Mnuchin Says He’ll Consider Longer Maturities at TreasuryBy and
‘We’ll take a look at everything,’ he says on debt management
Yellen has done a good job, he says in CNBC interview
Steven Mnuchin, President-elect Donald Trump’s pick for U.S. Treasury secretary, said he’ll explore issuing debt maturing in more than 30 years to cushion the effect of rising interest rates, signaling incoming officials may be open to ideas that the current administration has been unwilling to implement.
“Interest rates are going to stay relatively low for the next couple of years,” Mnuchin said Wednesday in an interview on CNBC. Among other initiatives, “we’ll look at potentially extending the maturity of the debt, because eventually we are going to have higher interest rates, and that’s something that this country is going to need to deal with.”
Asked if he would consider maturities as long as 50 years or 100 years, Mnuchin said: “We’ll take a look at everything.”
Even as Treasury officials have focused on extending the average maturity of U.S. debt holdings since the financial crisis to lock in historically low rates, they haven’t been willing to introduce securities with maturities beyond the current maximum of 30 years. Given their goal of keeping issuance regular and predictable in the $13.8 trillion Treasuries market, policy makers have been reluctant to join countries such as Belgium, Canada, France and the U.K. that have issued debt coming due in as long as 100 years.
With a new administration, “there is a lot of new personnel at Treasury, and so ideas that we had thought were dead in the water for a long time may start to come back,” said Tom Simons, a senior economist at Jefferies LLC in New York. “Long-term debt issuance certainly is one of them. Especially if the budget deficit is going to blow out due to infrastructure projects and loose tax policy this would make a lot of sense.”
Mnuchin, appearing with Trump’s Commerce secretary pick, Wilbur Ross, outlined his priorities for the Treasury role, including tax cuts to boost economic growth, regulations to encourage bank lending and determining whether to label China a currency manipulator.
The president-elect’s pledges include tax cuts and spending $500 billion or more over a decade on infrastructure. His proposals would boost the nation’s debt by $5.3 trillion, the nonpartisan Committee for a Responsible Federal Budget estimated.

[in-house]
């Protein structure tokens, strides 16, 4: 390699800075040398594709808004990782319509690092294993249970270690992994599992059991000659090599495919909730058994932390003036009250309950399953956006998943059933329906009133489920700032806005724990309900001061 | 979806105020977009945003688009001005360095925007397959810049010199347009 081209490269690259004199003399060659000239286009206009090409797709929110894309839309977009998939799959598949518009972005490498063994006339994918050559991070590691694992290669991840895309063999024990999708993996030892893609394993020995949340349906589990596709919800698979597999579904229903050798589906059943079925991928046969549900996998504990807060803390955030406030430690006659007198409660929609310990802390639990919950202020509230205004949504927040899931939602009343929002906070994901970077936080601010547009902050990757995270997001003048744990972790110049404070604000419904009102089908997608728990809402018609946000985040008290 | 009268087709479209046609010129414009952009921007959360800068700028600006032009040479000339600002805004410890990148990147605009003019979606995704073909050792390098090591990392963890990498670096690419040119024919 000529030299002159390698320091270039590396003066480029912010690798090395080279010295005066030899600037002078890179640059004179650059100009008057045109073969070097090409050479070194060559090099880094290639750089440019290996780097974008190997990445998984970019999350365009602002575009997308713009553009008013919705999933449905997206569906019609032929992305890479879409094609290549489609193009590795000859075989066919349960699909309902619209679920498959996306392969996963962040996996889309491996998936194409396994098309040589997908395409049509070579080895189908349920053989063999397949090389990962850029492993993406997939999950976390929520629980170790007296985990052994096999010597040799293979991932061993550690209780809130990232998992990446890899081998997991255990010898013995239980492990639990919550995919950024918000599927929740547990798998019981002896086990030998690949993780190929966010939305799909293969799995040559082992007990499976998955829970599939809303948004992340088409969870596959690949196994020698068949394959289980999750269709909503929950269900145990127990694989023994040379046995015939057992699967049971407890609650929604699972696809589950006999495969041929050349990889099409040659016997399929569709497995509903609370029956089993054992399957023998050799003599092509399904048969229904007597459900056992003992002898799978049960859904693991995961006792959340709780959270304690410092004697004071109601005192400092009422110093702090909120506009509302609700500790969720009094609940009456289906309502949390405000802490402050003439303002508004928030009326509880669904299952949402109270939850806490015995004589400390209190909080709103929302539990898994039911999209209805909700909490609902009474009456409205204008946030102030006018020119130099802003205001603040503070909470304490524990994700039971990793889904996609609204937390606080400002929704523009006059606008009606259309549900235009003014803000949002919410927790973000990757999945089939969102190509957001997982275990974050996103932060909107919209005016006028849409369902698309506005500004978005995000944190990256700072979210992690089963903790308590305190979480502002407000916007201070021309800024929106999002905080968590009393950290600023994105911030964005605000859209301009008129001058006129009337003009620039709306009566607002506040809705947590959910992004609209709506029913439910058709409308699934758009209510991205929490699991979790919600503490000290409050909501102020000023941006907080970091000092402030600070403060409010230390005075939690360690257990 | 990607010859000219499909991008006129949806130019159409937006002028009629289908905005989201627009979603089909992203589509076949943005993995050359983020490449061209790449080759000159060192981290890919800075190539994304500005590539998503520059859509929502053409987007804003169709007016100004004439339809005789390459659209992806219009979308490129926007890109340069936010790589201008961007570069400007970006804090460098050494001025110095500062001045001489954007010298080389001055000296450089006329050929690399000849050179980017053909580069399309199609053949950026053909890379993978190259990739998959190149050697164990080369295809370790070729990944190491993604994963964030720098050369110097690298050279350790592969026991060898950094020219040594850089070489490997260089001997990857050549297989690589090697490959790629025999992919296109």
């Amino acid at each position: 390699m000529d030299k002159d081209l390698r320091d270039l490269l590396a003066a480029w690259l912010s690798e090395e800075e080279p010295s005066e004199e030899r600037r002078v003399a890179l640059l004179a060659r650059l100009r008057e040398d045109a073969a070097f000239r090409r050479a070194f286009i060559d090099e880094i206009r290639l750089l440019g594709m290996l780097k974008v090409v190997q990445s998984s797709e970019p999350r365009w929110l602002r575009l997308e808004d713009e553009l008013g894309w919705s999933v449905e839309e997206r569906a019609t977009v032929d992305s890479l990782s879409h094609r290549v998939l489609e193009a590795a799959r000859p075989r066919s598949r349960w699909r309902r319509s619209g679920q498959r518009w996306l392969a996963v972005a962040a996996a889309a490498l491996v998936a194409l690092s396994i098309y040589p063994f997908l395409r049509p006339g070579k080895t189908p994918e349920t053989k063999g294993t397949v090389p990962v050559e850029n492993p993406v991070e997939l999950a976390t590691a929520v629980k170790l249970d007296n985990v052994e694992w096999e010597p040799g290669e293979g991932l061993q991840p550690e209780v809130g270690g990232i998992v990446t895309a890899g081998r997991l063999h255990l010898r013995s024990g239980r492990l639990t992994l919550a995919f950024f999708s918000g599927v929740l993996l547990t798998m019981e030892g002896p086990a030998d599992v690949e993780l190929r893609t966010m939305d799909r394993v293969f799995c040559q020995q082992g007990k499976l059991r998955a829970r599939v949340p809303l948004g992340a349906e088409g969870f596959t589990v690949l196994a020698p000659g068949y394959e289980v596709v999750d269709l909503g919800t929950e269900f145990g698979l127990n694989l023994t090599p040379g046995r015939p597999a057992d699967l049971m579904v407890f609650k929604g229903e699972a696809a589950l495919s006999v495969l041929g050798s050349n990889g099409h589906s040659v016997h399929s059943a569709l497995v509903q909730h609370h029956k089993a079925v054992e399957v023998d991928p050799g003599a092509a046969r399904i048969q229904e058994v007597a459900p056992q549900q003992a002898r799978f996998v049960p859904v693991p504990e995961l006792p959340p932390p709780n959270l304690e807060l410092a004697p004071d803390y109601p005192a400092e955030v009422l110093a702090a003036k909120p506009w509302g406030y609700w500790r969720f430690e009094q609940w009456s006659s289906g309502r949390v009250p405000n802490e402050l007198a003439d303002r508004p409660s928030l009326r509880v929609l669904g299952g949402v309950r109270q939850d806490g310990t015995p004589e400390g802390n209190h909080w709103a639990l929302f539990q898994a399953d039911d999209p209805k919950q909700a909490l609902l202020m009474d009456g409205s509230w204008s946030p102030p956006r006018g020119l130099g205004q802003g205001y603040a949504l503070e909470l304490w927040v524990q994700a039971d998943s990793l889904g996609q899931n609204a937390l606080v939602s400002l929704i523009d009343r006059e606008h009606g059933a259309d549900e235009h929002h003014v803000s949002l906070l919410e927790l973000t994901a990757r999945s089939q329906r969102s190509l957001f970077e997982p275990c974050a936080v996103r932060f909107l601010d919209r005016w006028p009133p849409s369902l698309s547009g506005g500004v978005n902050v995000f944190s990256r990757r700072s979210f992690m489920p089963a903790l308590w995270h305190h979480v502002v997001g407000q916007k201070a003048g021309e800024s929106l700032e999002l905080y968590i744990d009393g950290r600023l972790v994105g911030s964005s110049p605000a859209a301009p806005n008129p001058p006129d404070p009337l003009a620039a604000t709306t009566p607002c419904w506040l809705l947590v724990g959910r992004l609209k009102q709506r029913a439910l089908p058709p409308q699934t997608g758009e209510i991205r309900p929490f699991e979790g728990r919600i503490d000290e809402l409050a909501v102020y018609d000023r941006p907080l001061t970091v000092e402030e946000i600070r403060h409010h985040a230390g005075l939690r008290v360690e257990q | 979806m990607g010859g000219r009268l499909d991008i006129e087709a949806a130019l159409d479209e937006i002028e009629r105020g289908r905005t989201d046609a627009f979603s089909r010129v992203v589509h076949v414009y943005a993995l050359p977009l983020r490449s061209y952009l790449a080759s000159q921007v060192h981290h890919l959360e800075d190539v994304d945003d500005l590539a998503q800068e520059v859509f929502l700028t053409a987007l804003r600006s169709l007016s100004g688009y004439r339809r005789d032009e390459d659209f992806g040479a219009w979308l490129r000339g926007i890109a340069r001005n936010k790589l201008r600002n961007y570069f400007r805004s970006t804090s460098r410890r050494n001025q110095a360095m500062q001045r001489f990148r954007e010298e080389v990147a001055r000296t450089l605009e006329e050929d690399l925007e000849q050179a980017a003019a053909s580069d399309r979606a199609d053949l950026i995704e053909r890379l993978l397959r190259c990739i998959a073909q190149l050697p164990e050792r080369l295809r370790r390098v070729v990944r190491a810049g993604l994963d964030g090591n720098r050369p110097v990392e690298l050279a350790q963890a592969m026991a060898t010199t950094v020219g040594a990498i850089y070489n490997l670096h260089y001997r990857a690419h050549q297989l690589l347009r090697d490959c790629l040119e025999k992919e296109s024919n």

Yields on benchmark 10-year notes are close to the highest level this year, after surging this month as Trump’s pledges fueled bets on quicker economic growth and inflation.
In recent years, the Treasury has discussed the potential issuance of ultralong-term obligations at its quarterly gatherings with dealers ahead of debt sales.
Senator Mark Warner, a Virginia Democrat and the ranking member of the securities, insurance, and investment subcommittee of the Banking Committee, pushed Treasury Counselor Antonio Weiss on the topic of selling ultralong-term debt in an April hearing.
“There are some limitations to how quickly that can be done,” Weiss said. “They stem from the regular and predictable need for issuance, but also the fact that our deficit has come down so dramatically,” reducing issuance needs.
Yet federal deficits are starting to worsen. The shortfall widened in the fiscal year that ended Sept. 30, marking the first time it increased relative to U.S. economic output since 2009. The Congressional Budget Office, even without factoring in Trump’s spending plans, forecasts deficits will swell over the coming decade as increased outlays for entitlements and interest expenses exceed revenue.
Mnuchin also said Federal Reserve Chair Janet Yellen has done a “good job,” adding that a priority of the administration will be to fill the two vacancies on the Fed’s Board of Governors.